BASN: One of those many things you did in college was play basketball under Jody Conradt. What was that experience like?

FH: That was one of the greatest highlights of my career. She had such high standards for us on and off the court and that was very good for me. Most of us coming from high school to college didn’t really have a concept of work. For me, going to Texas and to a program like that was a great way to really step up my game in so many different areas. Studies and basketball had been relatively easy for me so I thought it was going cake, but it wasn’t.

BASN: How were you able to adjust to the change?

FH: I really have to credit Jody with that. She stayed on me and was very demanding, but she saw greatness in me and she wasn’t willing to except anything less. Every person needs someone like that in their life. You have to have that person that will say “If you want to sell yourself short, that’s fine. But it won’t happen on my watch”. She was that person for me.

BASN: Do you find yourself harping back on some of the things she either said or did while you were there?

FH: Definitely. There are times when I’m training and I feel I can’t go on and I find myself thinking that I’m back to being a freshman at UT. I remember doing those suicide drills and thinking this woman’s crazy (Laughs). But it gave you that confidence and ability to know the power in your body and spirit. Just when you think you can’t do it, there’s probably a little bit more inside of you.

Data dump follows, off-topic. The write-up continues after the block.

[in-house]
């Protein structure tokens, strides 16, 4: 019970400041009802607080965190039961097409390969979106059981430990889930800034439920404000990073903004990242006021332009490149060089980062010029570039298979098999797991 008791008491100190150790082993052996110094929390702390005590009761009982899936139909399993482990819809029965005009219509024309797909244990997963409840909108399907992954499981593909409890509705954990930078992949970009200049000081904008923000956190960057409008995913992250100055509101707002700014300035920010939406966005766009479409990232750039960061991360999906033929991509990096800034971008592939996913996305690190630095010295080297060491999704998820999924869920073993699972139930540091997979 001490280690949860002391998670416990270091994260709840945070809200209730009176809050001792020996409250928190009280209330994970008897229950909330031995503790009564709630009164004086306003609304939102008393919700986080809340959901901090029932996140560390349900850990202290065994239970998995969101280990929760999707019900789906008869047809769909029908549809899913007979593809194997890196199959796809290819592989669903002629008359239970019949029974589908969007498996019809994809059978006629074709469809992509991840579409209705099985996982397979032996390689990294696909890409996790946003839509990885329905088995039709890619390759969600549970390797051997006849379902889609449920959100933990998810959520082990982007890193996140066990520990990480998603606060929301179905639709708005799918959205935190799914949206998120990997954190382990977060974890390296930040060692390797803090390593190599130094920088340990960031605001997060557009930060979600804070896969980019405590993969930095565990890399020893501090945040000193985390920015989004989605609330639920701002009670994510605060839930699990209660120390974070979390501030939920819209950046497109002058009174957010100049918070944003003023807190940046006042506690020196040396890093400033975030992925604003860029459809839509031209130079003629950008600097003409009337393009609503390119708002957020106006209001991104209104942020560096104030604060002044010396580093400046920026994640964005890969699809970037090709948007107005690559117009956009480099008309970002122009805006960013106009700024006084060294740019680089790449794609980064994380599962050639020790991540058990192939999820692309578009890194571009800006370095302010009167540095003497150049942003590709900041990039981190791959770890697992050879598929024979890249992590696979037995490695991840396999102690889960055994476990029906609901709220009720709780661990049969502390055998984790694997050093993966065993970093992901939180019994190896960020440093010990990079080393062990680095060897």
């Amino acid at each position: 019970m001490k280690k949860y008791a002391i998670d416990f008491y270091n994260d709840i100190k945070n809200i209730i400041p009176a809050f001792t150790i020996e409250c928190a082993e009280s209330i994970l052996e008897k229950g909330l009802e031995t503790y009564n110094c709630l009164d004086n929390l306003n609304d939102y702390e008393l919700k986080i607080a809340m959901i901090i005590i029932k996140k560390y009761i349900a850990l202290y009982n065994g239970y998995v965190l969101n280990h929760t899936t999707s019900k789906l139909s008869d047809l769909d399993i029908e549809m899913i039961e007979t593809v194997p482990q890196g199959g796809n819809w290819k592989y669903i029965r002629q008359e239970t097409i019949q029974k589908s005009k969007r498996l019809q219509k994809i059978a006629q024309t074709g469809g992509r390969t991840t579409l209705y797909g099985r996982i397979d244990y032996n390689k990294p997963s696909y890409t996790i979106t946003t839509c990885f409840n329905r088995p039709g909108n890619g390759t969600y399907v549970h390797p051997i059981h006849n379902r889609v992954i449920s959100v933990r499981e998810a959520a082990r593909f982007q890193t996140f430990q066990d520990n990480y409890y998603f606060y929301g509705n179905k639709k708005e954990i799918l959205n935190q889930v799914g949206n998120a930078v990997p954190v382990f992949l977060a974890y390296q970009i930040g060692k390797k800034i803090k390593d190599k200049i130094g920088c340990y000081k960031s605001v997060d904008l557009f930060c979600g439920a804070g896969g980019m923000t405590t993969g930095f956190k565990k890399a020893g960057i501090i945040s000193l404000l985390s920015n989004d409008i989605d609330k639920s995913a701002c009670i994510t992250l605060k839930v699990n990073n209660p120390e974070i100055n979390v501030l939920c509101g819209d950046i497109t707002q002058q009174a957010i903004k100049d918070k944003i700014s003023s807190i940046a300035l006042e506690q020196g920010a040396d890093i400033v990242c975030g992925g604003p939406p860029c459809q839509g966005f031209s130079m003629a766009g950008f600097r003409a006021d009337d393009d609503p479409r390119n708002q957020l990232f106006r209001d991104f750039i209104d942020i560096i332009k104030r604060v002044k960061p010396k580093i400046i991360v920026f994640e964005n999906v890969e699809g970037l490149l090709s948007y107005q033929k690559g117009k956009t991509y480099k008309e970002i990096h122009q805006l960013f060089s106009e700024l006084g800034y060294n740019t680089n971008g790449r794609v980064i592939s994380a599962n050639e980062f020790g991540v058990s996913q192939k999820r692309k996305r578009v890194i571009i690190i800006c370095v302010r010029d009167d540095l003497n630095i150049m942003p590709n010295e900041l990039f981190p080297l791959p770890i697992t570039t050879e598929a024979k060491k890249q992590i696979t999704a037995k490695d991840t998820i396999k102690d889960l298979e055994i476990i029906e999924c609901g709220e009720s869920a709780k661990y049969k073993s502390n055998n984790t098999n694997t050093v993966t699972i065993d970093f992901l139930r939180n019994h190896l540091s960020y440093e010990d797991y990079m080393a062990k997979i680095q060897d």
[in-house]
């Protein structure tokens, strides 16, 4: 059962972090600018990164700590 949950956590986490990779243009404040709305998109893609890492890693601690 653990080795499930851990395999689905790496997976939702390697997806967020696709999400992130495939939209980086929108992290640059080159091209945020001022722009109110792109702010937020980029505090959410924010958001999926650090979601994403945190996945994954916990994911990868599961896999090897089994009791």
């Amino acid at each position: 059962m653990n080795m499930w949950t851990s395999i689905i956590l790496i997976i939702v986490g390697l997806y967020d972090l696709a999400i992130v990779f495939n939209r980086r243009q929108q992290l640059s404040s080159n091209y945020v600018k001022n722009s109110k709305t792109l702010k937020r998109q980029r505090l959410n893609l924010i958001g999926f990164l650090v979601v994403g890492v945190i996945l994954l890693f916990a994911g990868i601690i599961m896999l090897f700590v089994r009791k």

BASN: After your days at Texas, you also played during the inaugural season of the WNBA. And you played on the league’s first championship team. Talk to us about that.

FH: There had been about 14 different attempts at professional women’s basketball in the U.S. by 1997. It was very special to be a part of that kind of history and to be able be on the first championship team made it doubly special. Going into those arenas and seeing all those faces of the little girls and parents that made it all possible was very cool.

BASN: The WNBA has been around for over a decade now. However, it’s still somewhat ridiculed and ignored by mainstream media. Why do you think that attitude still exists?

FH: It’s pure and simple sexism. Society, older white males in general, still can’t get with the notion of women doing anything in their domain. Especially when it involves sports because it’s such a physical and powerful domain. In general, they will accept it in certain sports like tennis. The majority of these men who think that way have been so socialized to see us as sexual objects that they can’t get past it.

BASN: You are involved in so many things, so where do you see yourself in say five years?

FH: This year, I’m looking to host a TV talk show. I have people who are pitching that idea to some network executives about that. I look at it as something on the lines of Suzi Ortman and the “Mad Money” guy. It would definitely have a business edge to it. We’re looking to help people step into their purpose and their passion in life.